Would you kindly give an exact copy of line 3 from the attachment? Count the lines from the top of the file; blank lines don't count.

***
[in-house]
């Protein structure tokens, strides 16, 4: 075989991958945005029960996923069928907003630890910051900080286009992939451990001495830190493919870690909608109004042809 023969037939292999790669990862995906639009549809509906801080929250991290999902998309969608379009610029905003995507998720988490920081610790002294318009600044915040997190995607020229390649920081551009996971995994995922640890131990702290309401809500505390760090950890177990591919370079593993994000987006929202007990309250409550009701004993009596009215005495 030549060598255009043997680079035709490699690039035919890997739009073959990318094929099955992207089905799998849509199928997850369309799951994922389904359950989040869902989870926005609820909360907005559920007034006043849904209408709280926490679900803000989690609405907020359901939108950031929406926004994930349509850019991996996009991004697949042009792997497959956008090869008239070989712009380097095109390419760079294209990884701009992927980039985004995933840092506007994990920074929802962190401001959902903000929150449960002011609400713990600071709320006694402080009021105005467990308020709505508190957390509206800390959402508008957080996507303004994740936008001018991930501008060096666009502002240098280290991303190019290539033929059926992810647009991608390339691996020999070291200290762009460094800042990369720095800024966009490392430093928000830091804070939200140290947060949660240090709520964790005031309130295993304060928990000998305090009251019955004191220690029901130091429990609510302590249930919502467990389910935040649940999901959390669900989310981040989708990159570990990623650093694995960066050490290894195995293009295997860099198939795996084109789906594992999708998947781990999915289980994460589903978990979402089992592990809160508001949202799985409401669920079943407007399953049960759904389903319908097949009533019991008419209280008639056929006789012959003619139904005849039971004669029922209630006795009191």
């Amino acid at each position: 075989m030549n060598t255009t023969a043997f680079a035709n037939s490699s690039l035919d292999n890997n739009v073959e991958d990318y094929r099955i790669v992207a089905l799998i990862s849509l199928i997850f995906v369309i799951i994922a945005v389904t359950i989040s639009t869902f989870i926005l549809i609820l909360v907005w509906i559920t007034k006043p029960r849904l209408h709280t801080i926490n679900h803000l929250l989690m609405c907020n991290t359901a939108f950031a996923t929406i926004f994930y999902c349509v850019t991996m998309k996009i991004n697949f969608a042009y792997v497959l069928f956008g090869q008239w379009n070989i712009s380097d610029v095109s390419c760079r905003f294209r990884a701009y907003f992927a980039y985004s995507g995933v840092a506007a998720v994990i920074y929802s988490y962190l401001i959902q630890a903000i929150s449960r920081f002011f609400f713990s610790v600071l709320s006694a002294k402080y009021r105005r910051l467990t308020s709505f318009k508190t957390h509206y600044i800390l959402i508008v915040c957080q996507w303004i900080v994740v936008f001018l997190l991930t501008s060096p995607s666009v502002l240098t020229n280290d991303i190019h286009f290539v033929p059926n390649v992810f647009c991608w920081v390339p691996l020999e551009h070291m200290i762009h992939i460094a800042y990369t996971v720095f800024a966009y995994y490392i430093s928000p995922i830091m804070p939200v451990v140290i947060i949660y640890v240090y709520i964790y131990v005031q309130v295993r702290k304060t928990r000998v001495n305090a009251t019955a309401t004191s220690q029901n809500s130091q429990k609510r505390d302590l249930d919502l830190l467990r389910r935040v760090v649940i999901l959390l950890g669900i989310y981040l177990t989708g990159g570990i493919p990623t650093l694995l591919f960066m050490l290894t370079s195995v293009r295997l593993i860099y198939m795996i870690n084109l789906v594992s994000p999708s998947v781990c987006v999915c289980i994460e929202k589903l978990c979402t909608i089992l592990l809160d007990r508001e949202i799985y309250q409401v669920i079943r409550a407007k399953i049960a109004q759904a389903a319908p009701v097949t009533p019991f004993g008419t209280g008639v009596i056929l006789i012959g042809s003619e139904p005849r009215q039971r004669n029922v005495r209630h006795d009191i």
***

């Amino acid at each position: 075989m030549n060598t255009t023969a043997f680079a035709n037939s490699s690039l035919d292999n890997n739009v073959e991958d990318y094929r099955i790669v992207a089905l799998i990862s849509l199928i997850f995906v369309i799951i994922a945005v389904t359950i989040s639009t869902f989870i926005l549809i609820l909360v907005w509906i559920t007034k006043p029960r849904l209408h709280t801080i926490n679900h803000l929250l989690m609405c907020n991290t359901a939108f950031a996923t929406i926004f994930y999902c349509v850019t991996m998309k996009i991004n697949f969608a042009y792997v497959l069928f956008g090869q008239w379009n070989i712009s380097d610029v095109s390419c760079r905003f294209r990884a701009y907003f992927a980039y985004s995507g995933v840092a506007a998720v994990i920074y929802s988490y962190l401001i959902q630890a903000i929150s449960r920081f002011f609400f713990s610790v600071l709320s006694a002294k402080y009021r105005r910051l467990t308020s709505f318009k508190t957390h509206y600044i800390l959402i508008v915040c957080q996507w303004i900080v994740v936008f001018l997190l991930t501008s060096p995607s666009v502002l240098t020229n280290d991303i190019h286009f290539v033929p059926n390649v992810f647009c991608w920081v390339p691996l020999e551009h070291m200290i762009h992939i460094a800042y990369t996971v720095f800024a966009y995994y490392i430093s928000p995922i830091m804070p939200v451990v140290i947060i949660y640890v240090y709520i964790y131990v005031q309130v295993r702290k304060t928990r000998v001495n305090a009251t019955a309401t004191s220690q029901n809500s130091q429990k609510r505390d302590l249930d919502l830190l467990r389910r935040v760090v649940i999901l959390l950890g669900i989310y981040l177990t989708g990159g570990i493919p990623t650093l694995l591919f960066m050490l290894t370079s195995v293009r295997l593993i860099y198939m795996i870690n084109l789906v594992s994000p999708s998947v781990c987006v999915c289980i994460e929202k589903l978990c979402t909608i089992l592990l809160d007990r508001e949202i799985y309250q409401v669920i079943r409550a407007k399953i049960a109004q759904a389903a319908p009701v097949t009533p019991f004993g008419t209280g008639v009596i056929l006789i012959g042809s003619e139904p005849r009215q039971r004669n029922v005495r209630h006795d009191i």